• School Board must make cuts to budget

        The Bedford County Board of Supervisors formally adopted a county budget Monday night, by a unanimous vote. As a result, the County School Board will have to revisit its budget and make cuts.
        The county’s budget allocates $88.8 million in the general fund and also includes $39.04 million in local funding for the school budget. But that figure is $750,000 less than the school board had requested from the county.

  • Hearing draws few speakers

    Those wanting to let their voices be heard about the city of Bedford’s proposed reversion to town status got their opportunity to state their opinions this week.

        But few took advantage.
        A public hearing, held Monday night by the Virginia Commission on Local Government at Bedford Science and Technology Center, drew a small crowd. The auditorium was nearly empty with about 60 people in attendance. Only a few of those in attendance spoke, with most favoring the reversion.

  • Commission on Local Government visits Bedford

        The reversion process is rolling along.

        The Virginia Commission on Local Government came to Bedford, Monday, for a two-day visit to gather information as it considers the proposal for the city of Bedford to revert to town status.

  • Supervisors balk at giving schools additional $4.2M

        It’s possible that the Bedford County School Board may not receive the $3.5 million they were anticipating after all. The school board has asked for $3.5 million unspent funds from the county, plus $700,000 of  the money left over from the Jefferson Forest High School (JFHS) renovation. The board would like to use that money for maintenance.

  • Supervisors approve Harmony rezoning

        The Bedford County Board of Supervisors approved, Monday night, a rezoning that will clear the way for the proposed Harmony development.
        The Harmony proejct consists of 59 acres on the south side of U. S. 460 that straddles the city/county line on the west side of Bedford. The portion of the Harmony that lies inside the city limits already has the zoning necessary for the project, but the 49 acres in the county was zoned AR (agricultural/residential). George Aznavorian needed the land rezoned PD-1 in order to proceed.

  • Council begins work on city budget

    If reversion is approved for next year, and Bedford changes from a city to a town, the 2013-2014 budget will take on an entirely different look, according to City Manager Charles Kolakowski.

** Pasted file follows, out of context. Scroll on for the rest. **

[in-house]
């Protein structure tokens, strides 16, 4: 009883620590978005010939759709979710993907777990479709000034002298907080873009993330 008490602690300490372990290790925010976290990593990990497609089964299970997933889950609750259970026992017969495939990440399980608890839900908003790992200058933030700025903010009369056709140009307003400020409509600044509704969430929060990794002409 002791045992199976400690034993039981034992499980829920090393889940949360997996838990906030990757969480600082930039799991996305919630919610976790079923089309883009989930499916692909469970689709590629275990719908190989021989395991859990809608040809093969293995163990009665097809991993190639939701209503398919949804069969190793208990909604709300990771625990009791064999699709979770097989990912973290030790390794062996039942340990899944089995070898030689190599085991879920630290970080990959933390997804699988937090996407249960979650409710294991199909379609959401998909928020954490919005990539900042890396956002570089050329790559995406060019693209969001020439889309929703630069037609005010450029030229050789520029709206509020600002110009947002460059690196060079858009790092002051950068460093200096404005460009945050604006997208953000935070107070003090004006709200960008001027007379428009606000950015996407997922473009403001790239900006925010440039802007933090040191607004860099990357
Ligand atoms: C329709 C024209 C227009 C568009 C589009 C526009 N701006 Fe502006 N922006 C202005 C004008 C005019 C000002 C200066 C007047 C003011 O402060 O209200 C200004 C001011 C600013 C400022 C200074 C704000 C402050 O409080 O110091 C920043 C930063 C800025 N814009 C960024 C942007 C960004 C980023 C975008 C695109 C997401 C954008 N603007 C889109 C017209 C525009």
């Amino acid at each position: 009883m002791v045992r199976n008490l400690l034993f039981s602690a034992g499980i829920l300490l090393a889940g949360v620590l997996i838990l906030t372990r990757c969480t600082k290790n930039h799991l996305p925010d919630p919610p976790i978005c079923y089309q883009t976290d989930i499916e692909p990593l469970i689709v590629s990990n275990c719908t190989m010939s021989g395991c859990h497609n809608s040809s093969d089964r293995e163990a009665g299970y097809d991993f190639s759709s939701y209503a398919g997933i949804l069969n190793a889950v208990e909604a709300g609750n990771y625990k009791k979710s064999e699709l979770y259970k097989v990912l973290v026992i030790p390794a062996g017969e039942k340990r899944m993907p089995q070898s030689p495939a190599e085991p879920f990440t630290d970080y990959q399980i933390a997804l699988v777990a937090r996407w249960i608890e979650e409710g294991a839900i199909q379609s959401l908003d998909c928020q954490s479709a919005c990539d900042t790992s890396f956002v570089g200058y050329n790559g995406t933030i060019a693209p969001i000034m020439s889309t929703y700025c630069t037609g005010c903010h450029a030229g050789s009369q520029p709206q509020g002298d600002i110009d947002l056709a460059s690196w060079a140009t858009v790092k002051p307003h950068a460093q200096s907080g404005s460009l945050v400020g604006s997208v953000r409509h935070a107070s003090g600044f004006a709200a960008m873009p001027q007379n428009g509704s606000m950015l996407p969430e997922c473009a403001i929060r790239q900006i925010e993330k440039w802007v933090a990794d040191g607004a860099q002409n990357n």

But this year’s budget proposal has a similar flavor to recent budgets submitted to council for consideration: city services are funded as the economy continues to impact the bottom line.

  • Board provides some relief for bus drivers

        Carol Owen has driven a school bus in Bedford County for 28 years.    

        “It takes a special person to drive a school bus,” she told members of the Bedford County School Board last Thursday. And if the health benefit offered to the drivers is changed, many of the drivers might leave, she warned.

  • Biologist: Coyotes are here to stay

        Chad Fox, a biologist who works out of  United States Department of Agriculture (USDA), told the Board of Supervisors Monday night that coyotes are here to stay. The Bedford County Agricultural Board had asked Fox to address the supervisors.

  • County Parks and Rec is on the move with new programs

    Bedford County’s Department of Parks and Recreation has a new home. The department has moved from its old offices in the city of Bedford into the former county nursing home building on Falling Creek Road.
        The move has been beneficial, according to Michael Stokes, the county’s director of parks and recreation.

  • Neudorfer: Just using total per-pupil spending is unfair when looking at county’s commitment

        District 2 Supervisor Chuck Neudorfer believes that focusing on total per-pupil spending by localities is unfair, when looking at the commitment of Bedford County to funding Bedford County Public Schools.